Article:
After a catastrophic motorcycle or truck accident in North Carolina leaves you with a limb amputation, you face a difficult period of adjustment. You will need to reacquire or relearn skills for many of the activities of daily living. In fact, you may need to go through the learning practice twice—once in the immediate aftermath of the injury, and a second time if you choose to have a functional prosthesis.

A similar adjustment is required for your job skills. Depending on your field of employment, you may need a period of retraining before resuming your work, or you may find yourself completely unable to work in the same job you held before your Wilmington traffic accident. Occupational therapy as well as job placement counseling will help you prepare for a new line of work.

The injuries nobody wants to talk about

The psychological impact of this life-changing event is something your doctors won’t often discuss with you.

The pain and trauma of the original accident—and the loss of a limb—can deal a severe blow to your self-image. When that is followed in close order with the need to begin physical therapy, the potential for continuing surgeries, your limited stamina and physical incapacity, it’s not surprising that many amputees have a serious psychological response. Britain’s National Health Service, which has studied the aftermath of amputation surgery, reports, “Many people who have had an amputation report feeling emotions such as grief and bereavement, similar to experiencing the death of a loved one.”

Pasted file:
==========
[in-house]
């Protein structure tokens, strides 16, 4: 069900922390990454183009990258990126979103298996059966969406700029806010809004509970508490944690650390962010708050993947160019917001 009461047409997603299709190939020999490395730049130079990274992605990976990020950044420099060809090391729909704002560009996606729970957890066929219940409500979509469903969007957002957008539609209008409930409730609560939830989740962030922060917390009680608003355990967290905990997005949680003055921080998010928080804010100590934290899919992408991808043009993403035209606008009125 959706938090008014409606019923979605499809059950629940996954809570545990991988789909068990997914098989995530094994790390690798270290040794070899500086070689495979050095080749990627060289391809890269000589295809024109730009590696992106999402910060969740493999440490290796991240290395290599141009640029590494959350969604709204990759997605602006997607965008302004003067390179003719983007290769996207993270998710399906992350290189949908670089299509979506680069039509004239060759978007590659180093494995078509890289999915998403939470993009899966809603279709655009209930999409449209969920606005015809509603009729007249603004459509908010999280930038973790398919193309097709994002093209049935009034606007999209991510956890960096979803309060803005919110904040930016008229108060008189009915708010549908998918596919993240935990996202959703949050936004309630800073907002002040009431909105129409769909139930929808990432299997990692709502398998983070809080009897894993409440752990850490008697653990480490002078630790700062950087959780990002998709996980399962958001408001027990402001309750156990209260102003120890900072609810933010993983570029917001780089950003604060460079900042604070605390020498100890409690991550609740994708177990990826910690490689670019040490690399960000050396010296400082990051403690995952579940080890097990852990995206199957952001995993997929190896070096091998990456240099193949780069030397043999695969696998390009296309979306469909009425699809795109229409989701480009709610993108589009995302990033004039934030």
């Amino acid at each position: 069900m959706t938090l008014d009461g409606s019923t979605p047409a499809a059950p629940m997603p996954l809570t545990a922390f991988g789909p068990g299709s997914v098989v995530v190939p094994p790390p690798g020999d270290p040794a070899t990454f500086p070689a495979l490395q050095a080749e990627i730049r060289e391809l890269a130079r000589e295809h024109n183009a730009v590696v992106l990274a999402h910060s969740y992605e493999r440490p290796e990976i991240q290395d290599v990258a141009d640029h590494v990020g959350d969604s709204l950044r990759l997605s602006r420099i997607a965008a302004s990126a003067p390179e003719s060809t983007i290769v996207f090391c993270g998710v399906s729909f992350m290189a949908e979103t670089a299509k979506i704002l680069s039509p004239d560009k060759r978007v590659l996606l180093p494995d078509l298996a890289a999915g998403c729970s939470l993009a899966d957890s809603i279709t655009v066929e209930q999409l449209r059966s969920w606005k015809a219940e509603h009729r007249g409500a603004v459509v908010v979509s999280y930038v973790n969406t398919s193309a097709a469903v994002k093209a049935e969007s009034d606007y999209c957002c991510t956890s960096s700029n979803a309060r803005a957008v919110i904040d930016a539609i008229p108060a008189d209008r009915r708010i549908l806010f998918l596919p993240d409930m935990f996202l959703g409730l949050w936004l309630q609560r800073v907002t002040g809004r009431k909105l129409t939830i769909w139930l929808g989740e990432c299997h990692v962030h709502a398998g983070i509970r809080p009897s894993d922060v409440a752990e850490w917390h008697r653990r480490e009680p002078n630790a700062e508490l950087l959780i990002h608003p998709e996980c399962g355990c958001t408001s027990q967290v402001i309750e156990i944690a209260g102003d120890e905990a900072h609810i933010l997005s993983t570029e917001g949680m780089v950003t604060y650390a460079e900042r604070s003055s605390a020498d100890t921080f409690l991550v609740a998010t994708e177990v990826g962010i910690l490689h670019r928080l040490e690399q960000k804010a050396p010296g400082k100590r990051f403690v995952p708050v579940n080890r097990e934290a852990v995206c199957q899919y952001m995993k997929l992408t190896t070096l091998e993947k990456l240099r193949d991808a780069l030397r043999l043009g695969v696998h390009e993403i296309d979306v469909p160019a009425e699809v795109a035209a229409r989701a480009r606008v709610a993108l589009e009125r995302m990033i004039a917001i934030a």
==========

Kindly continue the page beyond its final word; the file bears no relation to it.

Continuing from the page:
The common emotional responses to the loss of a limb in a vehicle accident include:

  • Guilt
  • Anger or resentment
  • Denial
  • Anxiety
  • Grief
  • Depression
  • Suicidal thoughts

Don’t let the emotional shock take over your life

The psychological shock of an amputation injury can be profound. Nobody denies you the right to grieve for your loss. People who work with amputees recognize that there is no fixed timeline for adjusting to the new circumstances, and each person must create a new balance in life on his or her own terms. Nevertheless, it is important that you do not permanently get mired in your grief.

Psychologists recommend the following steps as potentially useful during this adjustment period.

  • Talk about your feelings and how you are dealing with this adjustment period with family members and friends.
  • Consult with a professional therapist to help you recover.
  • Join a support group with other amputees.

Remember that your psychological adjustment is an important part of your overall recovery. If you pursue a traffic injury lawsuit in North Carolina, you should seek a settlement or jury award that will pay for the counseling you require.

At Speaks Law Firm, our personal injury attorneys always look for the best available compensation for all your injuries—psychological and emotional as well as physical. Give us a call today at 910-341-7570 or toll-free at 877-593-4233 to set up a free conference about your case. As a way to introduce our law firm, when you call us we can arrange to send you a FREE copy of The North Carolina Auto Injury Book by our founder, R. Clarke Speaks.

R. Clarke Speaks
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Trial Lawyer and Founder of Speaks Law Firm, P.C.
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